Parshat Vayera: The Meaning of Prayer

Parshat Vayera contains the first appearance of the word tefilla in Tanach. Avaraham prays (“Vayitpallel”) for Avimelech’s household and God responds to his prayer. Then, Sarah too is remembered by God and becomes pregnant after years of infertility. How does the language of “hitpallel” teach about the efficacy and purpose of prayer? Furthermore, where is Sarah’s prayer?

After the king Avimelech takes Sarah, he is stricken and the wombs of his household are closed as punishment by God, “because of the matter of (al d’var) Sarah”. Avraham prays to God for Avimelech and his family and they are healed. Bereshit Rabbah points out that this unique first expression of the word tefilla indicates that a “knot was undone” – prayer has the power to influence God’s response and yield positive results. However, the Hebrew root פ.ל.ל has another meaning in Tanakh. In Shemot, when damage is done, the reparation is determined “b’flilim,” meaning, “according to the judges.” Rabbi Samson Raphael Hirsch expands on the connection between the word for prayer and judgment. The word “hitpallel” is reflexive – an opportunity to “assess/ judge oneself” and one’s relationship with God and the world.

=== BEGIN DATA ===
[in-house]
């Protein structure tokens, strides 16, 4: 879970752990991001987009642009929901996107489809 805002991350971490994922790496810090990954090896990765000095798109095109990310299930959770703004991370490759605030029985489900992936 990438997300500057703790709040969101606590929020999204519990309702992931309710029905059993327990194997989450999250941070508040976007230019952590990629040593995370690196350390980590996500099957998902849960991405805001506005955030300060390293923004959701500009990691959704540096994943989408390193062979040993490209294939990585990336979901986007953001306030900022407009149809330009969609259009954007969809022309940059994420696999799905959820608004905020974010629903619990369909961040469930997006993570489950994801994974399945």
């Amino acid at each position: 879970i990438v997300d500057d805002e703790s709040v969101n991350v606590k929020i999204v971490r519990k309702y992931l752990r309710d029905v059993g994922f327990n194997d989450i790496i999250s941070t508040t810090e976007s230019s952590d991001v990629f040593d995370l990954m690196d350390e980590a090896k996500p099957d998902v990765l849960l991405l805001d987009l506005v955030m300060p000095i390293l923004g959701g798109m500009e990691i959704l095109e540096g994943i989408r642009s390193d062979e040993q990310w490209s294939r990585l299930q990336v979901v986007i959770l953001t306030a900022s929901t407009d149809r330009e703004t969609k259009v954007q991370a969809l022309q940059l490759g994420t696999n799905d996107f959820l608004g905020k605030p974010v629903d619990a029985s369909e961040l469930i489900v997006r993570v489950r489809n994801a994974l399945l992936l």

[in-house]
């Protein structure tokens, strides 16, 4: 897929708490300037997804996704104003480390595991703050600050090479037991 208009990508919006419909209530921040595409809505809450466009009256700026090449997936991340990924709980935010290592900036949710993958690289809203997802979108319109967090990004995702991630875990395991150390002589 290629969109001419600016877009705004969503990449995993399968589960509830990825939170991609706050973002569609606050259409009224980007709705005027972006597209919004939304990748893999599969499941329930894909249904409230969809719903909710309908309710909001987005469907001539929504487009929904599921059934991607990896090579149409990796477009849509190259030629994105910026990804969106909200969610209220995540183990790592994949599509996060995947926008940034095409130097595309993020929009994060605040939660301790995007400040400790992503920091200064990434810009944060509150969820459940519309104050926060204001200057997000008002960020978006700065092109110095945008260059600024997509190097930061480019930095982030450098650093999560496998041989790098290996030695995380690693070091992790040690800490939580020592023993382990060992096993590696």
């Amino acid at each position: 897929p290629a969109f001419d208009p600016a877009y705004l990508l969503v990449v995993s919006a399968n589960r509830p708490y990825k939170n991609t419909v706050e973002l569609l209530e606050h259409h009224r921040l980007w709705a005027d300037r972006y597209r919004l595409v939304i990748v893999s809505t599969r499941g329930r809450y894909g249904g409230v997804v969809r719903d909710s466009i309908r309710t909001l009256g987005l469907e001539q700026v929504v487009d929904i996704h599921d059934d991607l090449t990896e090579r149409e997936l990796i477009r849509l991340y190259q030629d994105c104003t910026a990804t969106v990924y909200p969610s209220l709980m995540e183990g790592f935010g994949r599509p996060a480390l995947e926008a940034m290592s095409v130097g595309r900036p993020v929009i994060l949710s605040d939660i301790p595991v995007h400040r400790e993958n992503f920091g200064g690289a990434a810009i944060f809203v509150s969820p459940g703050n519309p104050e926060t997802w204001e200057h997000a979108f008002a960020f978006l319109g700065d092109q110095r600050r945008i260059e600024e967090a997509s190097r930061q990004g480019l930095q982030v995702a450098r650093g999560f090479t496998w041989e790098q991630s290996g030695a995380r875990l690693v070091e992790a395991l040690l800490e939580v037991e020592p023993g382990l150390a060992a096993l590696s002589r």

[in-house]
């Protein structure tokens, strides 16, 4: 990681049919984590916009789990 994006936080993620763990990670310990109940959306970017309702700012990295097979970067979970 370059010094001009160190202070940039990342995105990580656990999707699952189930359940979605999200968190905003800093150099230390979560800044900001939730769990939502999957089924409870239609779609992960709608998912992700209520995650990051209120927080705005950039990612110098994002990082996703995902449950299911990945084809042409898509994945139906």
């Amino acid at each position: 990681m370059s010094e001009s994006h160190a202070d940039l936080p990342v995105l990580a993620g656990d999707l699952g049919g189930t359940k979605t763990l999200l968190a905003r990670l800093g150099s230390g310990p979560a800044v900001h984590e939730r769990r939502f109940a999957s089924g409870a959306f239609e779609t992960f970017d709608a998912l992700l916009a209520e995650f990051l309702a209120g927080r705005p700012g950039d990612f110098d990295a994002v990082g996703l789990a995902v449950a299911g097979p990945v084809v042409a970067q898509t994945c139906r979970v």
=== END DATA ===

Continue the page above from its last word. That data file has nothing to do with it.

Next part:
Both can be true. Tefilla is about pleading with Hashem, a way of expressing our deepest yearnings and requests to God. Tefilla is also an opportunity to self-reflect and focus on the state of ourselves and our relationship with God and others. 
What about Sarah? Does she not engage in prayer as well? In fact, the Sages teach that she prayed too. The midrash reads “al d’var” not as “the matter” of Sarah, but rather “the words (of prayer) of Sarah.” Sarah prayed to be saved and God assured her that Avimelech’s suffering and healing would be according to her word. The rabbis saw role models for tefilla in both Avraham and Sarah, who both call out to God as the source of protection and healing and are answered. Shabbat Shalom -Karen Miller Jackson

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